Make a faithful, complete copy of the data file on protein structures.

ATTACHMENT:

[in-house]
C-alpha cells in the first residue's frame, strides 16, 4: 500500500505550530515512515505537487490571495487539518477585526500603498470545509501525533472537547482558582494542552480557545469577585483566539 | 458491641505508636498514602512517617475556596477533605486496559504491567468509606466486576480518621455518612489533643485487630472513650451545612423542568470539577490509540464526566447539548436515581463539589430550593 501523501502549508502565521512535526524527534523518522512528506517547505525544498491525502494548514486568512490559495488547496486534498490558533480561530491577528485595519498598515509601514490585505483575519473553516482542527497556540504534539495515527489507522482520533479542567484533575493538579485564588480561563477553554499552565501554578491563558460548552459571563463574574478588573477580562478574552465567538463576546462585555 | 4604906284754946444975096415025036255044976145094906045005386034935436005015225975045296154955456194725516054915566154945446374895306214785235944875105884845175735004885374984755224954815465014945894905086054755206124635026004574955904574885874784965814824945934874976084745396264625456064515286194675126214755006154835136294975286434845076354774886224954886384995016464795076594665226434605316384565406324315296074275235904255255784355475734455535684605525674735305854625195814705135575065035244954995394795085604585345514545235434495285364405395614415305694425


[in-house]
C-alpha cells in the first residue's frame, strides 16, 4: 500500500505550530515512515505537487490571495487539518477585526500603498470545509501525533472537547482558582494542552480557545469577585483566539 | 458491641505508636498514602512517617475556596477533605486496559504491567468509606466486576480518621455518612489533643485487630472513650451545612423542568470539577490509540464526566447539548436515581463539589430550593 501523501502549508502565521512535526524527534523518522512528506517547505525544498491525502494548514486568512490559495488547496486534498490558533480561530491577528485595519498598515509601514490585505483575519473553516482542527497556540504534539495515527489507522482520533479542567484533575493538579485564588480561563477553554499552565501554578491563558460548552459571563463574574478588573477580562478574552465567538463576546462585555 | 4604906284754946444975096415025036255044976145094906045005386034935436005015225975045296154955456194725516054915566154945446374895306214785235944875105884845175735004885374984755224954815465014945894905086054755206124635026004574955904574885874784965814824945934874976084745396264625456064515286194675126214755006154835136294975286434845076354774886224954886384995016464795076594665226434605316384565406324315296074275235904255255784355475734455535684605525674735305854625195814705135575065035244954995394795085604585345514545235434495285364405395614415305694425